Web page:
Missouri U.S. Sen. Josh Hawley has been in office for 100 days. And in that relatively short time, the Republican has taken on tech giants like Google and Twitter, proposed new regulations for duck boats and co-authored a bill to lower the cost of prescription drugs.
It usually takes time to build influence in the Senate, political scientist Greg Vonnahme said, but Hawley is staking out a place for himself.
“While 100 days is a very small piece of time for a senator to be in office, especially when they're staffing up (and) getting their office operations running … already early on, there are indications that the way Senator Hawley envisions his career is one of active legislative service,” said Vonnahme, an associate professor at the University of Missouri-Kansas City.
If so, Vonnahme said Hawley would be following in the tradition of current Missouri U.S. Sen. Roy Blunt and former Sen. Claire McCaskill, who both have reputations as hard workers. Hawley defeated McCaskill, a two-term Democrat, in November after one of the most expensive and closely watched races in the country.
One area of focus has been the federal judiciary, which follows Hawley’s background as a U.S. Supreme Court clerk and constitutional law professor at the University of Missouri.
Hawley, who spent two years as Missouri’s attorney general, is a member of the Senate Judiciary Committee. That’s the first stop for a president’s nominees to the federal bench.
Hawley faced criticism from some in his own party in February for his questioning of the views of Neomi Rao, a nominee for the U.S. Court of Appeals for the District of Columbia — often seen as a stepping stone to the U.S. Supreme Court.
Hawley told St. Louis Public Radio that he owes it to the people of Missouri to ask tough questions despite some senators telling him to “basically….sit down and shut up.”
“They didn’t elect me just to sign off and say well, whatever I’m told,” Hawley said. “They elected me to ask tough questions and to get answers and to press people, whether that’s judicial nominees, or whether it’s big pharma or or whether it’s big tech, that’s my job. And I’m dead serious about doing it.”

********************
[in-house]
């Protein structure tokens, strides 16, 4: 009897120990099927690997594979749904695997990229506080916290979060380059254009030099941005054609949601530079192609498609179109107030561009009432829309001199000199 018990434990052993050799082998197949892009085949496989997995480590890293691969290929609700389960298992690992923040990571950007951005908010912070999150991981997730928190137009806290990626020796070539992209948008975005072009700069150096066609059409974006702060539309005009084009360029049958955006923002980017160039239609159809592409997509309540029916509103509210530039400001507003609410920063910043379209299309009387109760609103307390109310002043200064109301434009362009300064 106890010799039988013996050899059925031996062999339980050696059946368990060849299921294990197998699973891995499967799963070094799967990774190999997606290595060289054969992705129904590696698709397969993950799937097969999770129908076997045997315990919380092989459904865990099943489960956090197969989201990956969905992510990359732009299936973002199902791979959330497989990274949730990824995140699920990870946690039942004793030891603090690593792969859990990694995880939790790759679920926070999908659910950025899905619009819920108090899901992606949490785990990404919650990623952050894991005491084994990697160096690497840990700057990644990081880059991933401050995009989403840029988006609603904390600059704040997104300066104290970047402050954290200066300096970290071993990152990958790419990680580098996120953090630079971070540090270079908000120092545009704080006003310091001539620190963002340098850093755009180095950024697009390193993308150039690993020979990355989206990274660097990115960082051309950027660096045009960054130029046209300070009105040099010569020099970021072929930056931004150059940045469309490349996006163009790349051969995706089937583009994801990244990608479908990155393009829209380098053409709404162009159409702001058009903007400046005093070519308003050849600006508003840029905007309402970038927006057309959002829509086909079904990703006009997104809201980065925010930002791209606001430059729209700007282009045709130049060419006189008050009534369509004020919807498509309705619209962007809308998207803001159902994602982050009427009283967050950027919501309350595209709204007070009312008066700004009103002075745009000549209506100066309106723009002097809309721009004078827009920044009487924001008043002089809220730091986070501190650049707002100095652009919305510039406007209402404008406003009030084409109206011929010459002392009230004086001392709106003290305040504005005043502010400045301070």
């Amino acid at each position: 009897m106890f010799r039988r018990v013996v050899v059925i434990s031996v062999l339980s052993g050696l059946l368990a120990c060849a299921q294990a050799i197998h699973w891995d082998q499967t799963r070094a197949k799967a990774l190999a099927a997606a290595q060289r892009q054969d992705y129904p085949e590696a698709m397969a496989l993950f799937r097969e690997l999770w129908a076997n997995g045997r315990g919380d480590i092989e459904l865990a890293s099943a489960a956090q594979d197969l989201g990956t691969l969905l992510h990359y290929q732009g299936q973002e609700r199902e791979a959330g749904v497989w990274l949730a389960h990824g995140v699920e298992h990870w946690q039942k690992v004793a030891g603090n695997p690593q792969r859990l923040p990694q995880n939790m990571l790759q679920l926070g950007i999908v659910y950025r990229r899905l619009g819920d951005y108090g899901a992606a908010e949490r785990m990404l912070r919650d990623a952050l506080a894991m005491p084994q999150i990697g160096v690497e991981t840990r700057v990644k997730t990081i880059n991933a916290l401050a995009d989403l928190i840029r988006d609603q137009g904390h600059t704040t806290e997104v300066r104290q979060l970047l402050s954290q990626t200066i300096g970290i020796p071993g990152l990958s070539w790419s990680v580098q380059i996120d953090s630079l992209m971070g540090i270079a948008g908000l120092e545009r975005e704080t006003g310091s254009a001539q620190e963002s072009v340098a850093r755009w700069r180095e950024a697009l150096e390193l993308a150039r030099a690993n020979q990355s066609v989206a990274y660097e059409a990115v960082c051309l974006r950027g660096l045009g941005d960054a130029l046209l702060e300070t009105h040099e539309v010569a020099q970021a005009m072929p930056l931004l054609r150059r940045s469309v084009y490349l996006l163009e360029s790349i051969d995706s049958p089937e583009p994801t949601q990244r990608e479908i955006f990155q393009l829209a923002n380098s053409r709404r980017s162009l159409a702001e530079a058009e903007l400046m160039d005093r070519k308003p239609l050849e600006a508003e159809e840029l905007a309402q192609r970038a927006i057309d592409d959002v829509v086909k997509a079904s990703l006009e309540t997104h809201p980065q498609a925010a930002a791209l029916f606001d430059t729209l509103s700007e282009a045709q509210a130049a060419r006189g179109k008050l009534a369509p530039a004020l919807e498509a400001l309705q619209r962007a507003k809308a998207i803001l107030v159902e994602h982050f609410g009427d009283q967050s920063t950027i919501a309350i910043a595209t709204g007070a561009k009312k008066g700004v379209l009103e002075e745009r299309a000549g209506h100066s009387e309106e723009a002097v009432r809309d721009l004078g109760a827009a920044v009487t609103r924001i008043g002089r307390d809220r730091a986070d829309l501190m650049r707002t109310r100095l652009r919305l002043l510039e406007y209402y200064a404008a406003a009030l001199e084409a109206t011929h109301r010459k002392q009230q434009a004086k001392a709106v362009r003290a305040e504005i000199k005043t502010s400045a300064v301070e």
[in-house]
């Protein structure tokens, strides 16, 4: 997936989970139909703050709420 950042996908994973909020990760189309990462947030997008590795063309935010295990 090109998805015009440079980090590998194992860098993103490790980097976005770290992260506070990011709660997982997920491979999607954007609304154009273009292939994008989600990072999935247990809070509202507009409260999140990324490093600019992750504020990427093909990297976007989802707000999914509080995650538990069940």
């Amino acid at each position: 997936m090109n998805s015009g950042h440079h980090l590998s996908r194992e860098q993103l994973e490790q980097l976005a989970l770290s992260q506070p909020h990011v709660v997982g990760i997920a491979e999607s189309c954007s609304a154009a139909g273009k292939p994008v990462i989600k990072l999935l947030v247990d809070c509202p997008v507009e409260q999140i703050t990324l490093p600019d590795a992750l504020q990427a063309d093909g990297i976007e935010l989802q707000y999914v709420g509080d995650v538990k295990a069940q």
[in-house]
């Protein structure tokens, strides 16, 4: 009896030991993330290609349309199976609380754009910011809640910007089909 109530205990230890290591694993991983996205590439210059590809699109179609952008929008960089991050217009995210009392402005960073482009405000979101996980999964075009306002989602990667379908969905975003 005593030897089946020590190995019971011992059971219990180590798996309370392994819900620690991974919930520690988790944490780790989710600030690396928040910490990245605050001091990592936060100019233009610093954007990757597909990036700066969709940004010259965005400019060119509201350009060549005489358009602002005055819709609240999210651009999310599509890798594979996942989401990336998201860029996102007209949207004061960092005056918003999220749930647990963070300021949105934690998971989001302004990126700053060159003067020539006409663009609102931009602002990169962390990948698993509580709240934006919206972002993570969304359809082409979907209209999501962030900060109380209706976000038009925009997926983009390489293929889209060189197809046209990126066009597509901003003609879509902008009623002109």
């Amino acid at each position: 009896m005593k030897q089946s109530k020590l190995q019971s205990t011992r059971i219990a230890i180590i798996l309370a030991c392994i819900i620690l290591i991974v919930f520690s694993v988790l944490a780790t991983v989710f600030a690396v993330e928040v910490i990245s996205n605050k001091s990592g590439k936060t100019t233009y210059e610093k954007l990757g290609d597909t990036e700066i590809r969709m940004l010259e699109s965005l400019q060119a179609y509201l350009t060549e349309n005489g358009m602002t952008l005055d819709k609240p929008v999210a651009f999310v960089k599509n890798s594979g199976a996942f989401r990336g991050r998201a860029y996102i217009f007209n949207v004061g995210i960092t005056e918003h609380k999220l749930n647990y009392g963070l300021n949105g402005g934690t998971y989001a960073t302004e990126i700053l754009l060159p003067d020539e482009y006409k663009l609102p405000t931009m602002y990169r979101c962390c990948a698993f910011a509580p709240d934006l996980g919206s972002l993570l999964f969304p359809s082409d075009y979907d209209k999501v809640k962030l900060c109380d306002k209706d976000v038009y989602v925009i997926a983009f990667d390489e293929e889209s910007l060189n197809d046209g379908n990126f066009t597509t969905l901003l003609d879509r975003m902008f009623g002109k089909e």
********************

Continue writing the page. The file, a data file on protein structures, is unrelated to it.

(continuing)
Hawley also has made big tech a centerpiece of his short time in office. He wants a third-party audit of Twitter, accusing it of censoring conservative voices. And he has been outspoken on what he see as overreaches by companies like Google and Facebook on what they do with data from users. Skepticism of big tech is ground Hawley shares with Democrats like presidential candidate and fellow Sen. Elizabeth Warren, although for different ideological reasons.
“I’m all for the free market. But the free market depends on free and fair competition. And my worry is that is not what we have now,” Hawley told St. Louis Public Radio. “That you have these companies that have grown so huge and that they’re exerting monopoly power, market concentration. And they’re using this to extract information from consumers without telling us.”
While criticism of tech giants has been bipartisan, Hawley largely is a strong supporter of President Donald Trump’s agenda. Unlike Blunt, Hawley voted against a resolution last month that would have rescinded the president’s declaration of an emergency at the southern border. He also is cosponsoring a bill that would reduce overall levels of legal immigration and moves to a merit-based system.
Vonnahme said it’s too early to determine what Hawley’s early high profile signals in term of his political future. “I don't have a sense at this point whether he has ambitions outside of the Senate to move on to the governorship or the White House,” Vonnahme said. ‘For now, he seems to be making use of his time by working within the Senate.”
Samuel King is the Missouri government and politics reporter at KCUR 89.3. Follow him on Twitter: @SamuelKingNews
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